Semiconductor polytype heterostructures, which consist of chemically homogeneous structures formed via an abrupt change in crystal structure, offer opportunities for performance exceeding those of composition-based semiconductor heterostructures. Of particular interest are heterostructures formed via an abrupt change in atomic plane stacking sequence, such as the transition from the wurtzite (WZ) polytype, with AB stacking, to the zincblende (ZB) polytype, with ABC stacking. At a fixed chemistry WZ/ZB heterojunction, the lattice mismatch and thermal expansion coefficient mismatch are typically < 0.1%, leading to a negligible interfacial defect concentration. Meanwhile, the WZ/ZB band offset and polarization discontinuity are expected to lead to the confinement of a two-dimensional electron gas (2DEG) at the interface, without the need for impurity doping and/or alloying. Depending on the type I (nested) vs. type II (staggered) band offset at the WZ/ZB polytype junction, such heterostructures would also be promising for high power electronics and single photon emitters. Recently, we discovered a metal-mediated growth process to nucleate the metastable ZB polytype during molecular-beam epitaxy of GaN . Interestingly, for both nanowires and films, a transformation from the ZB to WZ polytype occurs after 1 hour of growth, at a thickness of 150 nm. Due to the consistency in the timing of the transformation, we hypothesize that the ZB-to-WZ transformation is not due to a random event but instead due to an extrinsic effect associated with the growth process. We will discuss the relative influences of effusion-cell-induced surface heating and electron beam-induced surface polarization on polytype selection and transformation, along with prospects for realization of GaN QDs-in-NWs single-photon emitters and lattice-matched polarization-doped WZ/ZB GaN high-electron mobility transistors.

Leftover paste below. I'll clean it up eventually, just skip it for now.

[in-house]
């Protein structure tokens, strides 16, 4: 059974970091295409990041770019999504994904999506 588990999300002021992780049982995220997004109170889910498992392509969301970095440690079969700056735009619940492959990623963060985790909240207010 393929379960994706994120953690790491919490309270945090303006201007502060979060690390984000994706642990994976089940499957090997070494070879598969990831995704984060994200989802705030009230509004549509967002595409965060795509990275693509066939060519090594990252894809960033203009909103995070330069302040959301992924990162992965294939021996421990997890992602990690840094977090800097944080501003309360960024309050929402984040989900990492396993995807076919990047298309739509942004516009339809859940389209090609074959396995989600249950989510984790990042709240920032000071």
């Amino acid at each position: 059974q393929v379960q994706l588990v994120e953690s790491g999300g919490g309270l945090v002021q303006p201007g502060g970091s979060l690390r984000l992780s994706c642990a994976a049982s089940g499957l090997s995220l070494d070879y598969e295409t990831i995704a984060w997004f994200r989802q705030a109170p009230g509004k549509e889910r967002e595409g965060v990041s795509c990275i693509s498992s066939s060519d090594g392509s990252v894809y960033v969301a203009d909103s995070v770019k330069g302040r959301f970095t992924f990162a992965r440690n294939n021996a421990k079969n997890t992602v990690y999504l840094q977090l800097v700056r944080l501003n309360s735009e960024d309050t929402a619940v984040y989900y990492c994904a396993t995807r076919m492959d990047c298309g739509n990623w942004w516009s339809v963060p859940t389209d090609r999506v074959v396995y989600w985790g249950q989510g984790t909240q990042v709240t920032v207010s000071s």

H. Lu, S. Moniri, C. Reese, S. Jeon, A. Katcher, T. Hill, H. Deng, and R.S. Goldman "Influence of gallium surface saturation on GaN nanowire polytype selection during molecular-beam epitaxy", Appl. Phys. Lett. 119, 031601 (2021).
Rachel S. Goldman is a professor of MSE, Physics, and EECS at UM. She received degrees from UM (B.S. Physics, 1988), Cornell (M.S. Applied Physics, 1992), and UC-San Diego (PhD Materials Science, 1995). Following her PhD, she was a postdoctoral fellow in Physics at Carnegie Mellon. She is currently Associate Director of Applied Physics, and has served as MSE Graduate Chair, Associate Director of the DoE Energy Frontiers Research Center, and Education Director of the NSF Materials Research Science and Engineering Center. Her research emphasizes the role of local solute configurations on novel functionalities of semiconductor alloys and nanostructures. She has published > 135 papers on processing-structure-property correlations in semiconductors; she holds a U.S. patent on “ion-cut-synthesis”, a novel approach for simultaneous synthesis and integration of nanocomposite materials with virtually any substrate. Recently, she pioneered the incorporation of Writing to Learn pedagogies into introductory materials science and engineering courses. Prof. Goldman is a Fellow of the American Physical Society (APS), the American Association for the Advancement of Science, and the American Vacuum Society. She is Associate Editor of the Journal of Applied Physics and Past Chair of the APS Division of Materials Physics.